It has been said that when Jonathan Edwards would roam about the countryside on his horse, he would record his observations and thoughts on little scraps of paper and pin them to his coat. When he returned home, his wife would help him unpin the notes and he would arrange them on his desk and use them as a basis for recording his thoughts in more permanent form.
It must have been one of the memorable sights of the world to have seen him returning on horseback from a solitary ride into the forest, while there fluttered about him, pinned to his coat, the strips of paper on which he had scribbled the results of his meditations.
But whatever the source of his recorded observations, it can’t be doubted that his meditations found their way into his Miscellanies, a set of writings on various topics worked on throughout his lifetime.
In the writing of these Miscellanies, we can view Edwards as a proto-blogger of sorts, and if we can stretch the image a bit more, we can see the Miscellanies as an early form of hypertext. At least, the topical and occasional nature of the Miscellanies render them well-suited for the tools of a digital age, where tags and hyperlinks can quickly and easily connect writings previously separated by time and page.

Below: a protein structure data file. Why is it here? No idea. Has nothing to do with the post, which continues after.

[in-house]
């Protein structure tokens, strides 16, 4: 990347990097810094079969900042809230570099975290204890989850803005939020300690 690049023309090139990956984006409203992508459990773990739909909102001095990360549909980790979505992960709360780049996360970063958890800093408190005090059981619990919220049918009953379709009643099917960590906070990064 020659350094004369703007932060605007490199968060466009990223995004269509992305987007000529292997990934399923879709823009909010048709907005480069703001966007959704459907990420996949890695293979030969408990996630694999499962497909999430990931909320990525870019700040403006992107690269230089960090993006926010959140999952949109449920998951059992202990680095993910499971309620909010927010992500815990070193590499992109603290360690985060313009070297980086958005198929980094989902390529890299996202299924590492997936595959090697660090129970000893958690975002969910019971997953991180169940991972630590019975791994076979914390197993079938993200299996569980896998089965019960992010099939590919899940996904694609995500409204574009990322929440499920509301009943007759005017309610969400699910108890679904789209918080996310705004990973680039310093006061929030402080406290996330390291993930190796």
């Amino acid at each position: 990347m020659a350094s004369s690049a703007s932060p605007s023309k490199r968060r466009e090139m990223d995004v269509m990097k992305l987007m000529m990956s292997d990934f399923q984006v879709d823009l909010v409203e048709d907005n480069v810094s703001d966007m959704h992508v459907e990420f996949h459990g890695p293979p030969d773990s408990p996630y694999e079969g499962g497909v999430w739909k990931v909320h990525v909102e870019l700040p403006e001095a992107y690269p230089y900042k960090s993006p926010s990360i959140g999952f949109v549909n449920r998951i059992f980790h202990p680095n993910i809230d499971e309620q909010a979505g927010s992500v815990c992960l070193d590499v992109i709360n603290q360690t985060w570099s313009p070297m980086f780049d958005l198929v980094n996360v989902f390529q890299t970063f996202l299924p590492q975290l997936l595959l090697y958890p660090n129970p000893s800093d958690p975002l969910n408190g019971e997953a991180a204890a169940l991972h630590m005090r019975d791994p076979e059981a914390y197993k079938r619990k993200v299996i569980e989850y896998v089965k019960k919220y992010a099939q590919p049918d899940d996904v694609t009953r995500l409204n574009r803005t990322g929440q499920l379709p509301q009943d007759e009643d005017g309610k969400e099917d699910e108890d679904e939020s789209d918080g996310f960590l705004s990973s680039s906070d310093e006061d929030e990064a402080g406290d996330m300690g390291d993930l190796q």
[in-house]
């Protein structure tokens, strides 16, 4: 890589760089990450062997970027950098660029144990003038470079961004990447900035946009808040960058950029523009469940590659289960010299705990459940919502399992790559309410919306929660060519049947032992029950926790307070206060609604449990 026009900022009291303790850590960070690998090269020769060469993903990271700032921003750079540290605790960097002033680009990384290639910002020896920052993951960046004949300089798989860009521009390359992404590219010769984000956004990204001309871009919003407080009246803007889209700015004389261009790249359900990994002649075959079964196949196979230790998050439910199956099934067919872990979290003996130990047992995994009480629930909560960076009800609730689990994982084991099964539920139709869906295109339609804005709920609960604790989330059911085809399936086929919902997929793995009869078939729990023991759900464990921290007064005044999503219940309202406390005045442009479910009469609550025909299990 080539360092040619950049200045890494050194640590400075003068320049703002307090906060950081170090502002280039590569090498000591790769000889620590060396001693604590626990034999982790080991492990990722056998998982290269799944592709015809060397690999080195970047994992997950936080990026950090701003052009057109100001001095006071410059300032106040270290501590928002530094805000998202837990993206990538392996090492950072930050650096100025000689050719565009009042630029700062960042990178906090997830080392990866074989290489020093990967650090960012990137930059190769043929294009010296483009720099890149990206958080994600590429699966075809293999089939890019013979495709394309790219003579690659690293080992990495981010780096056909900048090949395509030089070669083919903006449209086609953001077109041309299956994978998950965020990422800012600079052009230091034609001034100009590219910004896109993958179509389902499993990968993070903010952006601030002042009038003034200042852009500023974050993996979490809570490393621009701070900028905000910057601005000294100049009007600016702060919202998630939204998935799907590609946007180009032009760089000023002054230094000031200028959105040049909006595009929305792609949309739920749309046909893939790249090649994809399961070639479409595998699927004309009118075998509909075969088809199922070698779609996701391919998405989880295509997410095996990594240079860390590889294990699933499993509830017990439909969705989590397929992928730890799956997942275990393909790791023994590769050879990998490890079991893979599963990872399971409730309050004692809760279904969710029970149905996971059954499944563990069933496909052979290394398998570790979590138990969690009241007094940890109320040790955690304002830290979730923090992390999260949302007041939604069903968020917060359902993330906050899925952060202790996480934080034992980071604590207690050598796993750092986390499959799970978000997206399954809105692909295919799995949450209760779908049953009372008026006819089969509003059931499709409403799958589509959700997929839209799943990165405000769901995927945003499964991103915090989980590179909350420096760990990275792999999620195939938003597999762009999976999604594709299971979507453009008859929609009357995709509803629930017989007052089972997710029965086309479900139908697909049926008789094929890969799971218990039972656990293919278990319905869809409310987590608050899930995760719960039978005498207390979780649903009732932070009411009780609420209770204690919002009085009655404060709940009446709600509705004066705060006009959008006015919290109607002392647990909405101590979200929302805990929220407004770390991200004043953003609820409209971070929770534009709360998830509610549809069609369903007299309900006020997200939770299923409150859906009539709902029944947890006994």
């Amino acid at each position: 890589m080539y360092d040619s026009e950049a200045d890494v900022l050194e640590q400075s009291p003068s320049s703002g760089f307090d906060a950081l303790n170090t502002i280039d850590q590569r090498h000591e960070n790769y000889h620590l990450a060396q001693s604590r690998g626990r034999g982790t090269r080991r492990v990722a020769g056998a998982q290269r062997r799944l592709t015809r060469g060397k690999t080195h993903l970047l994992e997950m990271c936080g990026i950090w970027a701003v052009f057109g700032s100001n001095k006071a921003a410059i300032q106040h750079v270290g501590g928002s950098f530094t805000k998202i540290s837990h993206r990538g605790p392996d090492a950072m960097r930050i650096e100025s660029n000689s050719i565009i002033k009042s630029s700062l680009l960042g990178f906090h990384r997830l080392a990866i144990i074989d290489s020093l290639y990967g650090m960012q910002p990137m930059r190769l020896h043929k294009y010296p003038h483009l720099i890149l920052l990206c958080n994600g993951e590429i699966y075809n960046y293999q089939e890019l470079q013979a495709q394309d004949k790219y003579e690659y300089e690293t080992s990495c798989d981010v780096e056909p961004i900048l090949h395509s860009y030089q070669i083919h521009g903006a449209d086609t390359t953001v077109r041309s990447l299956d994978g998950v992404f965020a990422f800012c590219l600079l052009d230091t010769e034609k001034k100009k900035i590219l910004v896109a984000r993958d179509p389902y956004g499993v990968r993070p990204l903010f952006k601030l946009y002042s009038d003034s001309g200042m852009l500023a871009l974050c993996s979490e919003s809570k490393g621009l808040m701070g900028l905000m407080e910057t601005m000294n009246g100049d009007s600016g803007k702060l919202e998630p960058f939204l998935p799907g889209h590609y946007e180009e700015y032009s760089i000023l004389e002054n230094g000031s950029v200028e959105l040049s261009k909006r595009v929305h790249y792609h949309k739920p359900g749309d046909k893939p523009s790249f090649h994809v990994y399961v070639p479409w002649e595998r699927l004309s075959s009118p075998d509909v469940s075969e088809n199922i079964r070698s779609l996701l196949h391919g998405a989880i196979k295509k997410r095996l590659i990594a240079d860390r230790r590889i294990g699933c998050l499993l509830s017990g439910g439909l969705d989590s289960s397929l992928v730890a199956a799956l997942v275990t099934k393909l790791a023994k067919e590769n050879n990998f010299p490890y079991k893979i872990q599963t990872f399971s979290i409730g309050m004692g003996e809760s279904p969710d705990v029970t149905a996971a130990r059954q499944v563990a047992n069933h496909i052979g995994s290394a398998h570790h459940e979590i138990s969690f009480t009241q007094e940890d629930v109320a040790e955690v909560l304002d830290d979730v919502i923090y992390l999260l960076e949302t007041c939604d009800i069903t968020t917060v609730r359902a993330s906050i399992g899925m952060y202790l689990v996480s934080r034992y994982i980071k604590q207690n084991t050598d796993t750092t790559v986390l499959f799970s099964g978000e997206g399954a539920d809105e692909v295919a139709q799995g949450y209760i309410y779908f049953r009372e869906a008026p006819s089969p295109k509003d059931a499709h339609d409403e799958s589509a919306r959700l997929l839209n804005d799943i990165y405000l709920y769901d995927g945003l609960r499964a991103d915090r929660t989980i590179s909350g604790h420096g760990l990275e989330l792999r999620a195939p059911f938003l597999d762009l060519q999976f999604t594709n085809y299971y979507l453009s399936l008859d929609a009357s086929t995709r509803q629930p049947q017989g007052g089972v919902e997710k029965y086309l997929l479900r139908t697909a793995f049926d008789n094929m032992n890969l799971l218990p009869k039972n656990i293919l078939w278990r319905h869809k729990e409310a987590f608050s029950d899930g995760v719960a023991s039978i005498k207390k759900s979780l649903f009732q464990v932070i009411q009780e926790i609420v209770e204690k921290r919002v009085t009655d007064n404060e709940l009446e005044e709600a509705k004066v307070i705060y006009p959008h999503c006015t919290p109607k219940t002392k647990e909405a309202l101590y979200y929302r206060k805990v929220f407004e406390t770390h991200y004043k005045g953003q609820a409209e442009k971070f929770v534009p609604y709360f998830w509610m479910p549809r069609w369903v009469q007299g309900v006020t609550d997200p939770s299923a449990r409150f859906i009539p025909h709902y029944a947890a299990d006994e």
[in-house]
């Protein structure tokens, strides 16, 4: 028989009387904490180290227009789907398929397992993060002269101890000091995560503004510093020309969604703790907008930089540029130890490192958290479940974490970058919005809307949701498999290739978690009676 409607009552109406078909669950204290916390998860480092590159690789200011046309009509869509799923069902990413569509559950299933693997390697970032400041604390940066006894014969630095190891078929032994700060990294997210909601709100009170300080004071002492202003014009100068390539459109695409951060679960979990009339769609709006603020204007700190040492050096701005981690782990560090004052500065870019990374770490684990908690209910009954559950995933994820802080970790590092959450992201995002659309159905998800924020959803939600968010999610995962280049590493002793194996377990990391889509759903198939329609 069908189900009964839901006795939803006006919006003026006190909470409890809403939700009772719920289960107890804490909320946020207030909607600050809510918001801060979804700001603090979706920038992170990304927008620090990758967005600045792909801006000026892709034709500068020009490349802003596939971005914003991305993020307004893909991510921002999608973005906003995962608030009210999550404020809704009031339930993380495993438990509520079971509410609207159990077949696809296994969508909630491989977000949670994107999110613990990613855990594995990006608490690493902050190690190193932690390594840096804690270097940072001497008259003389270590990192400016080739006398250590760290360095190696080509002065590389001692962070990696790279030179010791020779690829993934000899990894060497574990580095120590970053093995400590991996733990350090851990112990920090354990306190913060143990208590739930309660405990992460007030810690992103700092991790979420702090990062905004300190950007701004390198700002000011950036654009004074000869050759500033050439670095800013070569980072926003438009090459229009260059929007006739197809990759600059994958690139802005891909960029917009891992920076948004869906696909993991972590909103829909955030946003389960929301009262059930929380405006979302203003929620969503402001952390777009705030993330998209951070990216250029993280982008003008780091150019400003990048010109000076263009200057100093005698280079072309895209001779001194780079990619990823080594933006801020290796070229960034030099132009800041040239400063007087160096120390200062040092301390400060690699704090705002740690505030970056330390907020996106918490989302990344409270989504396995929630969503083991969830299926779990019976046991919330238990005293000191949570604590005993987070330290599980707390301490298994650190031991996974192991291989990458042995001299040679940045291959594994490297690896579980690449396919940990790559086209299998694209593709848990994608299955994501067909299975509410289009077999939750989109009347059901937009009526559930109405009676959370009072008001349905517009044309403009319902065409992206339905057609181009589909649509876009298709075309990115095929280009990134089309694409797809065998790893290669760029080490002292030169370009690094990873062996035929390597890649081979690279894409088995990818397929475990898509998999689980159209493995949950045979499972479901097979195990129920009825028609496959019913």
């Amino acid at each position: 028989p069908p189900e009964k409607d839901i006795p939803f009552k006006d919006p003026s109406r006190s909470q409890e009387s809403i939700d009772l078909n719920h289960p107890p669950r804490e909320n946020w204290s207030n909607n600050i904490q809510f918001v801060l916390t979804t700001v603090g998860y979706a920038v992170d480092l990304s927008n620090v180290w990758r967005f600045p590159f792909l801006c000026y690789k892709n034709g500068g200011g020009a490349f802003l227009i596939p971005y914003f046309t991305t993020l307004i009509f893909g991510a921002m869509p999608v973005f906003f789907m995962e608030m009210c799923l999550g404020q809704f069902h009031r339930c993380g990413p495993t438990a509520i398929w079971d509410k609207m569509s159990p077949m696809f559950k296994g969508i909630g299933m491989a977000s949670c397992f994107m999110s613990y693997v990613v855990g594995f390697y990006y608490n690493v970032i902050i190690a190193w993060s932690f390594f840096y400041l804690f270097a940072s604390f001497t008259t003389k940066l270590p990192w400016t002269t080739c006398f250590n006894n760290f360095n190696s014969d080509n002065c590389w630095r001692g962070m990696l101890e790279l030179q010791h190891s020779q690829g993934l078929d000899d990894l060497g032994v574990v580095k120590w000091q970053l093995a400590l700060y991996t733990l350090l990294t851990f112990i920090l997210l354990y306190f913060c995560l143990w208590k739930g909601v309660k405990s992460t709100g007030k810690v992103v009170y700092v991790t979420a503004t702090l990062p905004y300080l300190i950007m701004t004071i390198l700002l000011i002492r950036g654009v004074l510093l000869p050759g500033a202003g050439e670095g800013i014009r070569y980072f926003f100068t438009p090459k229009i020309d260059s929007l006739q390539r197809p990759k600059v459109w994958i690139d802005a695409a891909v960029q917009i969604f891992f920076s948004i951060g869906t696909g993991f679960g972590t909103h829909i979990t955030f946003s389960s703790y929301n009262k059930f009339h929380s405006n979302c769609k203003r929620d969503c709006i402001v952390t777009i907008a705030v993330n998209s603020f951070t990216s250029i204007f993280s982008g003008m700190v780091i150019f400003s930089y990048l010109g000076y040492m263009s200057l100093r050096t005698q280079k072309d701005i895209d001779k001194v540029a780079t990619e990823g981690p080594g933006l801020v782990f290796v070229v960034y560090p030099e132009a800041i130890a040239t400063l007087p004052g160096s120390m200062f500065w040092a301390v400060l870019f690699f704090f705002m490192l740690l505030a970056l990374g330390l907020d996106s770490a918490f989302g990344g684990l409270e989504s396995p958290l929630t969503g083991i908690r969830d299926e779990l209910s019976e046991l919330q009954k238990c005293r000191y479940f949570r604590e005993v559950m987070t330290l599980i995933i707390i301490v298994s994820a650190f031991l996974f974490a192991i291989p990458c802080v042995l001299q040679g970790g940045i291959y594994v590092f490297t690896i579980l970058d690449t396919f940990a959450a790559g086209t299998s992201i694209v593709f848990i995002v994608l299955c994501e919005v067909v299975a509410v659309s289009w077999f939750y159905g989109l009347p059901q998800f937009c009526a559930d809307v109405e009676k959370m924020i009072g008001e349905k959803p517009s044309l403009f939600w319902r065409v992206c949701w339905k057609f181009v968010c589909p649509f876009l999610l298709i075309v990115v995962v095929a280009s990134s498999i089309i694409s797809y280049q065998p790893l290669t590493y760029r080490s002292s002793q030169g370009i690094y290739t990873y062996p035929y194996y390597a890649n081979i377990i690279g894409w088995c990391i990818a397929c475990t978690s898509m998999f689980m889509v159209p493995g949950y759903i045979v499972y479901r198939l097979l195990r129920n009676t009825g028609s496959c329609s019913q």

The hypertextualization of Edwards’ Miscellanies is, in fact, what The Jonathan Edwards Center at Yale University has accomplished. As part of the project to digitize Edwards’ entire corpus, the beta phase of the first installment of texts has been made public and is free to access during a trial period.
All 1373 Miscellanies are now text searchable and linked by topic. Now, for instance, you can scan through all eight of the Miscellanies (and another sermon), written over the course of a decade, that treat of the subject of “self love” with a few clicks of a mouse button.
And so, with the work of the Jonathan Edwards Center, we now have access to the works of Jonathan Edwards, the O.B. (Original Blogger). Hey, if Jonathan Edwards can be my “homeboy,” then we can certainly indulge one or two other anachronisms.